Note that if you shoot in RAW, Photoshop does have the Camera RAW plug in which will allow alterations there.

Adobe Camera RAW Help

PeachPit Press Camera Raw tutorial

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Here is how I work with paintings for print:

Calibrate your monitor and then compare your calibrated monitor to (professional) test proofs so that you can be sure that you are not wasting your time.

Use Remote control software: I have a camera which can be operated from a computer remotely via USB. The software provides a histogram and full-size preview and allows me to name the files as I take them, and save them to a network or local disk. The histogram is especially useful as you can be sure you aren't clipping bright areas (overexposure). In most cases it is better to choose an underexposed image because there is still detail to work with. Overexposed areas have no detail to salvage.

Polarizing filters on lens and lights: Most paintings have glare. Polarization removes this but mess with red and yellow saturation.

Shoot RAW: I have a consistent photo setup so every now and again, I manually develop the best basic exposure curve and store it as a preset which I automatically apply to all shots I make in that setup. I can do this because the camera setup and lighting is all consistent and the only variable is the painting being photographed.

Archive the RAW: RAW can be a thought of as a negative. People rarely exhibit negatives

If you cannot work with RAW: take a picture of a photo-neutral white object in the lighting you are working with and then use that photo as the "custom white-point" in your camera. Set the file type to TIFF or uncompressed (not jpeg). (if possible, check your manual for both).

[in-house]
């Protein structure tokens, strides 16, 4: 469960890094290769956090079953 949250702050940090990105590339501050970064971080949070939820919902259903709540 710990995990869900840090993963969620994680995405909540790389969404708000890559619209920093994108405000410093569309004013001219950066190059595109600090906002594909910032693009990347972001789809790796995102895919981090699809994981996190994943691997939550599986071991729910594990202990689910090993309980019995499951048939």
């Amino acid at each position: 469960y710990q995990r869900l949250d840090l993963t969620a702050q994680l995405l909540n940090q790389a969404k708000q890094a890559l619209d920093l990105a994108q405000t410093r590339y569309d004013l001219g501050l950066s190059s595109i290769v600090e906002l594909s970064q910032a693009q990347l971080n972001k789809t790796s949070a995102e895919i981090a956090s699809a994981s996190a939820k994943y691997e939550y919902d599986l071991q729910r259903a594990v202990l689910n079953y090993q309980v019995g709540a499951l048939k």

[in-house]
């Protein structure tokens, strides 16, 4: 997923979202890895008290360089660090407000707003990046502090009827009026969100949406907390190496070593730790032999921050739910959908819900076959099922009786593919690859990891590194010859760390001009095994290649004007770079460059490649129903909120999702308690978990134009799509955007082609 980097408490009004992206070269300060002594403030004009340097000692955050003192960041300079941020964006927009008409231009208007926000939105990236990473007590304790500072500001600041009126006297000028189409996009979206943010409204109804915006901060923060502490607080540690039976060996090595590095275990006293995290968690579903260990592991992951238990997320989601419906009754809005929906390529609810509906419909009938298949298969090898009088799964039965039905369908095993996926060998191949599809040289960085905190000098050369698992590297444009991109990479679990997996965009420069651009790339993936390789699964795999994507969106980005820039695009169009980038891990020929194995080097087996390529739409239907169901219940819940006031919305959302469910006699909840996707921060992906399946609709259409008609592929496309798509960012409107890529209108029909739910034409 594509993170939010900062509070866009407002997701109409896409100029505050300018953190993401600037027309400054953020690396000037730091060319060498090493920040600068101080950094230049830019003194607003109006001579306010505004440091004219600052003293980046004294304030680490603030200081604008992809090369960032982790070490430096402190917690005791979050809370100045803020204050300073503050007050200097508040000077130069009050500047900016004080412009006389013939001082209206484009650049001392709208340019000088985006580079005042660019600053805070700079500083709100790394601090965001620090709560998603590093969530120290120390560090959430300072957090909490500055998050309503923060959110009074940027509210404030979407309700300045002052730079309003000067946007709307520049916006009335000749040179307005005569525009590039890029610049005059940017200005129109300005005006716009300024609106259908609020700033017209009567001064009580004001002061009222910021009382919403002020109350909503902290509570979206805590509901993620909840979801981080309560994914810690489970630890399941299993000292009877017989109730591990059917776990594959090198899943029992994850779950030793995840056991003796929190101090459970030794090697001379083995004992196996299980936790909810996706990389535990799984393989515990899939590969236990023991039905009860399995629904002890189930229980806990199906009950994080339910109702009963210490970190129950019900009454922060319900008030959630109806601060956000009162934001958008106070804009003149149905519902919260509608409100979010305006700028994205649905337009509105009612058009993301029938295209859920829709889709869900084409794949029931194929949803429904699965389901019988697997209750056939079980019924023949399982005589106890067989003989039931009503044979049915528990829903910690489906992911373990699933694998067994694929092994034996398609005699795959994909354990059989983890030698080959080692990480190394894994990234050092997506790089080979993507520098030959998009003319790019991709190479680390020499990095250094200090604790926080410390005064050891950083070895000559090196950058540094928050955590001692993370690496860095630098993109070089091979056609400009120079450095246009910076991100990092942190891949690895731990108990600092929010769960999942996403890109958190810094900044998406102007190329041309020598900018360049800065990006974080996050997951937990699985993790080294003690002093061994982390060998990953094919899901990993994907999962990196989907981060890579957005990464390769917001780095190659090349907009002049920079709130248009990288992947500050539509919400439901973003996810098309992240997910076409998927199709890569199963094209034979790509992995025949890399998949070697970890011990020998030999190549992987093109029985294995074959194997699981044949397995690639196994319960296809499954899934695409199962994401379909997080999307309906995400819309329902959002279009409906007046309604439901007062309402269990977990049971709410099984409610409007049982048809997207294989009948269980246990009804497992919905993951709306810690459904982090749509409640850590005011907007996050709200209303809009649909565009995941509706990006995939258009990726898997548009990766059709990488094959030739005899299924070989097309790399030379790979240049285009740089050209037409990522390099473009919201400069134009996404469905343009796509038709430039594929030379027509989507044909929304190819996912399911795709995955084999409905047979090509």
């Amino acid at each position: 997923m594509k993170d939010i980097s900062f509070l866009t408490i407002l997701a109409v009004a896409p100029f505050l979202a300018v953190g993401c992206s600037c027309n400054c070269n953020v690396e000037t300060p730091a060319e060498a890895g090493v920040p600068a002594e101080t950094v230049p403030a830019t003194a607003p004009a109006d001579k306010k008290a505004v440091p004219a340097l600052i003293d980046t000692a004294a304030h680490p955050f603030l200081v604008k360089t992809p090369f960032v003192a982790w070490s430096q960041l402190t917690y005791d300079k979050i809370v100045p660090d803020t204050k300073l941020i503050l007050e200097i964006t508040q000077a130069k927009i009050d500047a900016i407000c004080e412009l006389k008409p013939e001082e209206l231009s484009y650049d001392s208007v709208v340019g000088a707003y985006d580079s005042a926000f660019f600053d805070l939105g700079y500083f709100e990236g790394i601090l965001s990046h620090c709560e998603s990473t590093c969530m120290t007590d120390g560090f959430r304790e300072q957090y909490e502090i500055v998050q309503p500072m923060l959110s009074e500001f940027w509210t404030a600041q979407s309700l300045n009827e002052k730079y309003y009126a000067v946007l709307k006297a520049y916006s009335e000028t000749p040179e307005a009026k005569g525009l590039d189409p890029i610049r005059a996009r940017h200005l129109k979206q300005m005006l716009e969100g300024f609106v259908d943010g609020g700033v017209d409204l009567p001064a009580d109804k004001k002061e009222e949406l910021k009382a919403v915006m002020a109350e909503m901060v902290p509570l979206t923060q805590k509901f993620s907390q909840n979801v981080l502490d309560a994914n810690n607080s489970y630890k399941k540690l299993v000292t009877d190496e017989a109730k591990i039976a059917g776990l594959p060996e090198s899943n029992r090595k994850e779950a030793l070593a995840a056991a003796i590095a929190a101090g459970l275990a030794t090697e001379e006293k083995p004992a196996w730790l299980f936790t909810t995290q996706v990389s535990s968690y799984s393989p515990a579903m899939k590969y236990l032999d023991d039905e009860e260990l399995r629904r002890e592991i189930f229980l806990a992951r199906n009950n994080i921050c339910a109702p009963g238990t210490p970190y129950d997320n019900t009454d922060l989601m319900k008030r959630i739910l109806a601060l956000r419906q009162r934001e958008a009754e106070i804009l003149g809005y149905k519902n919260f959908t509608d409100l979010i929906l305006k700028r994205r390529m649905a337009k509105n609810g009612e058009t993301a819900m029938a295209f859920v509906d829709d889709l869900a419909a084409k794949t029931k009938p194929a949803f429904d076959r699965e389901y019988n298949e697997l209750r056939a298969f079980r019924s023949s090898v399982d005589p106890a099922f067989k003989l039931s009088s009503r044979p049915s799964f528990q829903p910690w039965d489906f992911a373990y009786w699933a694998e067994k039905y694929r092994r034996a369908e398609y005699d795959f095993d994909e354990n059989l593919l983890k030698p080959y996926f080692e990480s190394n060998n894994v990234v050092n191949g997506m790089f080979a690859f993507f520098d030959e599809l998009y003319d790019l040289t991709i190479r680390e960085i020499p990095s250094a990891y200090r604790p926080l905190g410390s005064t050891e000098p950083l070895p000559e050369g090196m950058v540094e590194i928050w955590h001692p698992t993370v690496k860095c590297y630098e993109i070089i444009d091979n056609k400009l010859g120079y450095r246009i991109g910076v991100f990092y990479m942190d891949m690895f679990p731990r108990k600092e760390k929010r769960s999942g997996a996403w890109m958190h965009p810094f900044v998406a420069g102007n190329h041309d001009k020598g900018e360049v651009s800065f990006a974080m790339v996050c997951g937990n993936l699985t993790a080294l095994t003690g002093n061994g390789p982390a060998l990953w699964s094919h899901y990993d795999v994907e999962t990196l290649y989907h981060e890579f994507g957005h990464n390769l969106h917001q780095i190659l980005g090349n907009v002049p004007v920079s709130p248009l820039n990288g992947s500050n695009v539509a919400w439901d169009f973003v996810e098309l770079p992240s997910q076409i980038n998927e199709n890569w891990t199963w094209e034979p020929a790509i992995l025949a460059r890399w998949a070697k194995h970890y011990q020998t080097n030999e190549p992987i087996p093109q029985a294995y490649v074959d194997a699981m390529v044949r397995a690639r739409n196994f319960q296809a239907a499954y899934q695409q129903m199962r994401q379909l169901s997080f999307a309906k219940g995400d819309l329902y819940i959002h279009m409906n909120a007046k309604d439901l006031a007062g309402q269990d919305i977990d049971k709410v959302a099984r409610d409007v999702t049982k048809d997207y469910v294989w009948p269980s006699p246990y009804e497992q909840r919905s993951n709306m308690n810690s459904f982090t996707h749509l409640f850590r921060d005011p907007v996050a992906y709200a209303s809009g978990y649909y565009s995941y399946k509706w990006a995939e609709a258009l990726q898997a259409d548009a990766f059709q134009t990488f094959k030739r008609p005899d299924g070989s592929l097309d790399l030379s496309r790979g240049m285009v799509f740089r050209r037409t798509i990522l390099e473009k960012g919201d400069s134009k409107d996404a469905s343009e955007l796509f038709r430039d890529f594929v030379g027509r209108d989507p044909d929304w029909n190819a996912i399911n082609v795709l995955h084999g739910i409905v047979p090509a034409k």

Open a working copy with the curve (mentioned above) applied. Convert to CMYK. Save as lossless TIFF.

Use "select color range" tool to select the grey most neutral (in the painting, not the photo) and closest to around "75% grey value" (dark). The color range set to maximum fuzzyness. This is really the only time the Kodak card is useful. I have access to file drawers full of 4x5 transparencies with cards, and about 0% of the time is sampling or setting a magic point on them effective.

While still selected, hide selection marquee so it does not interfere with your perception. If needed, tweak levels.

While still selected, hide selection. Adjustment: Selective Color. Choose "Neutrals", (adjust neutrals ONLY--don't mess with anything else at this time) make minor adjustments. (Note that it if you think "too much yellow," you might want to add cyan and magenta rather than remove yellow.)

If you still think it needs overall adjustment, repeat the previous step but select a light non-white area and adjust "whites" instead of neutrals.

Don't make sharpness adjustments until after color correction.

There are many pigments which simply cannot be seen by a camera. Certain blues will look purple. You will need to select these areas using the same technique above and make specific adjustments on a case-by-case basis.